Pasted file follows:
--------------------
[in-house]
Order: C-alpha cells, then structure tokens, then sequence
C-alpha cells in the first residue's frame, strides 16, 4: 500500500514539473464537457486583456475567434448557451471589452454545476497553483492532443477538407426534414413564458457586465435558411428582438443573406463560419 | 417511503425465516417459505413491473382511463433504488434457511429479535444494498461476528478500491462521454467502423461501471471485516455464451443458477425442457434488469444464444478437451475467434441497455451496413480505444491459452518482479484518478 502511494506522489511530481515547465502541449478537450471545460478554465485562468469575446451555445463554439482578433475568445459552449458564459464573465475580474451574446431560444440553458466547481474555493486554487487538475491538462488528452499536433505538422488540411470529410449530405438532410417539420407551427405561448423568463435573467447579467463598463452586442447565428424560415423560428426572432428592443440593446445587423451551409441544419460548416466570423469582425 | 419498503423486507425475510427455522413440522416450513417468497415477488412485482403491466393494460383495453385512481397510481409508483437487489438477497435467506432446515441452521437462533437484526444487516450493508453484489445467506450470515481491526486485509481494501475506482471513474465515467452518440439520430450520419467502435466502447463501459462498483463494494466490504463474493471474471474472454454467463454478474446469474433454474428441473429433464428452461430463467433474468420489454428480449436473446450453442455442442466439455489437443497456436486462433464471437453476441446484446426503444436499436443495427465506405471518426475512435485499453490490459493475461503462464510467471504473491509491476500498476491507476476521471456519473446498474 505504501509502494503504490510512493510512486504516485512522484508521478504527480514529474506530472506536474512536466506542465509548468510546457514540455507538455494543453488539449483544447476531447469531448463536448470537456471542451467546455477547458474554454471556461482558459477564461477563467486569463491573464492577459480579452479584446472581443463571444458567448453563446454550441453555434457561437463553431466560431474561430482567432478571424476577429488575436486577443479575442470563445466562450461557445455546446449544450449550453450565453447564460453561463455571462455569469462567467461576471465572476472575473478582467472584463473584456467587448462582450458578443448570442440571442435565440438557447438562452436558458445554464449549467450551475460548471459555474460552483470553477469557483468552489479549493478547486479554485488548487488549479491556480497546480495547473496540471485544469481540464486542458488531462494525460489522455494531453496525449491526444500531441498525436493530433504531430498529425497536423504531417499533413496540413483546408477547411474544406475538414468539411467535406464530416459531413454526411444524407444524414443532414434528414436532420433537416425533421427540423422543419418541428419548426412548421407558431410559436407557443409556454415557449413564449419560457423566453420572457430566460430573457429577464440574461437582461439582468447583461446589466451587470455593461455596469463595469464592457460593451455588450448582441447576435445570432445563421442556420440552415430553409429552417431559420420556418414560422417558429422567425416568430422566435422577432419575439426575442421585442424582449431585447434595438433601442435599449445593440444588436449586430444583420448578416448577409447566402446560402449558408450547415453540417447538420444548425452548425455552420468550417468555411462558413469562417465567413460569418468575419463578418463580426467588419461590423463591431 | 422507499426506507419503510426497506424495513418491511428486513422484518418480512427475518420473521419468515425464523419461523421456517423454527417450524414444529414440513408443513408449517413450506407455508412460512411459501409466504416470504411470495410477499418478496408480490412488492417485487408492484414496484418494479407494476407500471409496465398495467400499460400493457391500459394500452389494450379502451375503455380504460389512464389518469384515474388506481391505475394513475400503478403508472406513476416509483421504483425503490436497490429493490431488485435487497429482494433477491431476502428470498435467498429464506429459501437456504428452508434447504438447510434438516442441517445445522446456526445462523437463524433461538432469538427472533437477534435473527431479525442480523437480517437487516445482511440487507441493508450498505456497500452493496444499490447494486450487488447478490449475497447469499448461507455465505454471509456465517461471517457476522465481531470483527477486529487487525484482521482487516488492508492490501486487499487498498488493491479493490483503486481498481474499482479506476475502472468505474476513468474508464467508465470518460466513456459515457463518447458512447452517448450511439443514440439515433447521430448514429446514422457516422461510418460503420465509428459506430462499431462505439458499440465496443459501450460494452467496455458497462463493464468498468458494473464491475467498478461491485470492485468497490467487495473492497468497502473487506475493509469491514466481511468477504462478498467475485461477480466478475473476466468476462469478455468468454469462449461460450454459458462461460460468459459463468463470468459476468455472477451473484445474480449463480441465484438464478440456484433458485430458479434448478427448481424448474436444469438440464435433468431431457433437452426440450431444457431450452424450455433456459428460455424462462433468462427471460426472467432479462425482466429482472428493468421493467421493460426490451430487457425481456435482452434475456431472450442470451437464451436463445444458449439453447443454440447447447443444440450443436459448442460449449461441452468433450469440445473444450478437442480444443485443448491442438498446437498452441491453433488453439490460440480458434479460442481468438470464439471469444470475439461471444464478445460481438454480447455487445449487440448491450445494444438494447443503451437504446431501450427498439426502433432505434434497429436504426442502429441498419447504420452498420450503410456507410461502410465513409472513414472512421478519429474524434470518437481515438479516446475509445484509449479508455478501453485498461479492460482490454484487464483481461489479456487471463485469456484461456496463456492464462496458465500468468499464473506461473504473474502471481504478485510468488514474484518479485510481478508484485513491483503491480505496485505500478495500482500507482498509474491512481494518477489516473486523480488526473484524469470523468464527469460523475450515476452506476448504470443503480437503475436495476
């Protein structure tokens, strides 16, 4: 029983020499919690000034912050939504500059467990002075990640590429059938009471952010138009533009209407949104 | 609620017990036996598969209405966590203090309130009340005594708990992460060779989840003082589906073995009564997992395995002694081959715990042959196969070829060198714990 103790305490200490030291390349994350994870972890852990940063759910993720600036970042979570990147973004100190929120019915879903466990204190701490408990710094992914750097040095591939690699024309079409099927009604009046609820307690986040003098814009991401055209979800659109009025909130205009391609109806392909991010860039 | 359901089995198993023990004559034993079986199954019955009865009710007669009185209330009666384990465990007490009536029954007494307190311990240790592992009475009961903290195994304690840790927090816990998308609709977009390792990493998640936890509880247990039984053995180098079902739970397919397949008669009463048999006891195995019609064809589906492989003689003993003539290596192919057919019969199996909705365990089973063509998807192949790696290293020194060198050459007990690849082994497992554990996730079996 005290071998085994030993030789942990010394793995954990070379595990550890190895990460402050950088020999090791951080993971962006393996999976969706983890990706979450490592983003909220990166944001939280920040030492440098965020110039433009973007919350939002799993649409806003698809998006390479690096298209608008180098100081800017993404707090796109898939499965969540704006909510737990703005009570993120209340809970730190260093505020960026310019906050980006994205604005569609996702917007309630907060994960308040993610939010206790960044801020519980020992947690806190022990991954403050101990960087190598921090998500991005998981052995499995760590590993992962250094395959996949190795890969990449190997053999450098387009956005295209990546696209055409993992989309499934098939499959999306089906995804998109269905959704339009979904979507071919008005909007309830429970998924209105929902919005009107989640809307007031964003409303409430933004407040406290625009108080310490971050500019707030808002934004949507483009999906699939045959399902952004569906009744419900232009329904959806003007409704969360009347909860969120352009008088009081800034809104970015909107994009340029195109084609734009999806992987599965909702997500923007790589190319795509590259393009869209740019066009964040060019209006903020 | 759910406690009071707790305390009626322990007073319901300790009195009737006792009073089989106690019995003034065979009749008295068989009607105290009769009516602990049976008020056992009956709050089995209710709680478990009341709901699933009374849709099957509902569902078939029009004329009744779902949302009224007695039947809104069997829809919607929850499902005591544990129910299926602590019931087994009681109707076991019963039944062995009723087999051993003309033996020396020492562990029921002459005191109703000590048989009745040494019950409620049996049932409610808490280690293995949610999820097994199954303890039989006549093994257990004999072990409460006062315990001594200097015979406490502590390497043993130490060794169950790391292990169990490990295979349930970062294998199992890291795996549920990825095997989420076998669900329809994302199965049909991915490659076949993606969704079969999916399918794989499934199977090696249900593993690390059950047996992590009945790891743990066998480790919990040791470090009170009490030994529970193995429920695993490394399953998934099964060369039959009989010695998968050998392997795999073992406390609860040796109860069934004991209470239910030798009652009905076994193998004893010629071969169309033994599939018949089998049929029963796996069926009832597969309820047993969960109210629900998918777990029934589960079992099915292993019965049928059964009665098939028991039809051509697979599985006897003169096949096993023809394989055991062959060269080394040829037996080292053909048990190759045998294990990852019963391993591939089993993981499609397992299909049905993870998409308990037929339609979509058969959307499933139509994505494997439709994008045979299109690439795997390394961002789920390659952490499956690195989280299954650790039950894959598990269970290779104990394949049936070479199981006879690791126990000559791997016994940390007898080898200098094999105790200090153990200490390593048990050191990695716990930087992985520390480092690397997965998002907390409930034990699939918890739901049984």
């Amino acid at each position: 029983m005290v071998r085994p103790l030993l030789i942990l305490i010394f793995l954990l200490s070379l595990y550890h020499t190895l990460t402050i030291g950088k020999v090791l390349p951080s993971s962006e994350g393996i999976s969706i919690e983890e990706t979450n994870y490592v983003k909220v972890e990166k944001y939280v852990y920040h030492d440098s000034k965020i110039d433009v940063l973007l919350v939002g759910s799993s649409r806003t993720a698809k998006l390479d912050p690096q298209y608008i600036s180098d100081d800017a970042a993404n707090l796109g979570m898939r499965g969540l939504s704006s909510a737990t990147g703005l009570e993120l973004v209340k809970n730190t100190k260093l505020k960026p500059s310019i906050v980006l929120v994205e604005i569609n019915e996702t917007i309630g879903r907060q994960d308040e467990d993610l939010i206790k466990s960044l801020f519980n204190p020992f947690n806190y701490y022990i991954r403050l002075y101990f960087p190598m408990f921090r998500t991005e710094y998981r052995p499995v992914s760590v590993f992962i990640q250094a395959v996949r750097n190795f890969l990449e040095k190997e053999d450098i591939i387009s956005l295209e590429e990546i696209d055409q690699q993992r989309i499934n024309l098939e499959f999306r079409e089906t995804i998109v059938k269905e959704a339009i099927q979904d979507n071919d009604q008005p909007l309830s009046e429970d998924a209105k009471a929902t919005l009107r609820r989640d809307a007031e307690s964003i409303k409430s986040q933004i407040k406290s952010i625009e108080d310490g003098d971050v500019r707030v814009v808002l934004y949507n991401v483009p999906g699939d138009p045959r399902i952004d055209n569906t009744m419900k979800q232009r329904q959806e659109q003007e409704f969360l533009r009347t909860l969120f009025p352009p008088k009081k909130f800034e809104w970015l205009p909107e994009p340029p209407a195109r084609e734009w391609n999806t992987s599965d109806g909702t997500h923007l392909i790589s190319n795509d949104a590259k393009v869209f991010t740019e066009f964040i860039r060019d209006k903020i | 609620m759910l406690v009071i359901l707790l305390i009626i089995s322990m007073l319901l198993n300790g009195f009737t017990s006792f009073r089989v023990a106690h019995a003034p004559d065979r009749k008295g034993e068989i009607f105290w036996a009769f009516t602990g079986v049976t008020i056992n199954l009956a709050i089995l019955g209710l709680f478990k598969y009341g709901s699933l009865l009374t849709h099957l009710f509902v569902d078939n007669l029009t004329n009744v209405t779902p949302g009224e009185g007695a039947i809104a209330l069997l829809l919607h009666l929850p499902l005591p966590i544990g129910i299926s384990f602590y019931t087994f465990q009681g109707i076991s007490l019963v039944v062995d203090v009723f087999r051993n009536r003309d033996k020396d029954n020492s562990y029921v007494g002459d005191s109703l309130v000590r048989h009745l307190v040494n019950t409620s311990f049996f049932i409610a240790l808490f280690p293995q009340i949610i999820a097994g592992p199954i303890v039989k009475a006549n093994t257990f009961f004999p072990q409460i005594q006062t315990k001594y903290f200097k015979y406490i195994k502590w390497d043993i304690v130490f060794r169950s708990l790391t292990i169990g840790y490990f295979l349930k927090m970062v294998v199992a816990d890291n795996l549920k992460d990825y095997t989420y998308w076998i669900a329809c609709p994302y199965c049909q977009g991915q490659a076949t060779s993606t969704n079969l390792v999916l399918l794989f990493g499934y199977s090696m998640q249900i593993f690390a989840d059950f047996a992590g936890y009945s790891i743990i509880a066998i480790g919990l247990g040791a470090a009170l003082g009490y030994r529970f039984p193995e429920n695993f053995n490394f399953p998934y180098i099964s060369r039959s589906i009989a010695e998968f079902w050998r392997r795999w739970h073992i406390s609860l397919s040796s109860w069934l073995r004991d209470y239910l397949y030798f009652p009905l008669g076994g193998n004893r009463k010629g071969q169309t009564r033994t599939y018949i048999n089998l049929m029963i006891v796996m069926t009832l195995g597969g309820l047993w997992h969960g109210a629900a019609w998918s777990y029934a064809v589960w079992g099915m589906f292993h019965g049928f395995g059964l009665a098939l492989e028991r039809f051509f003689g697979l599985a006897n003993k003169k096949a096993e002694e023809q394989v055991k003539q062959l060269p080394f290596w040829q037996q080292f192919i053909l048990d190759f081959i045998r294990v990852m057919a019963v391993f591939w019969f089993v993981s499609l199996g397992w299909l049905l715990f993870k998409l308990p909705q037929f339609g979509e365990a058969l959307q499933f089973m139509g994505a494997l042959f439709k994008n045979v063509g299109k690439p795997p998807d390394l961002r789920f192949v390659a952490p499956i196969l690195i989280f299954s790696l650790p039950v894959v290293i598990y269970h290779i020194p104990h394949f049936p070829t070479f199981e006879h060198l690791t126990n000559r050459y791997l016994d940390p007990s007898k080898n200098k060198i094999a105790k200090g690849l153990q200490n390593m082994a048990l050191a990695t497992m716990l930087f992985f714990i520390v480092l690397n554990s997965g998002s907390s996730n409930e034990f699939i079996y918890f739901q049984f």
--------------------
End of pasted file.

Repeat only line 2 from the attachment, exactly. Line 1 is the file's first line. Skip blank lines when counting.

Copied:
Order: C-alpha cells, then structure tokens, then sequence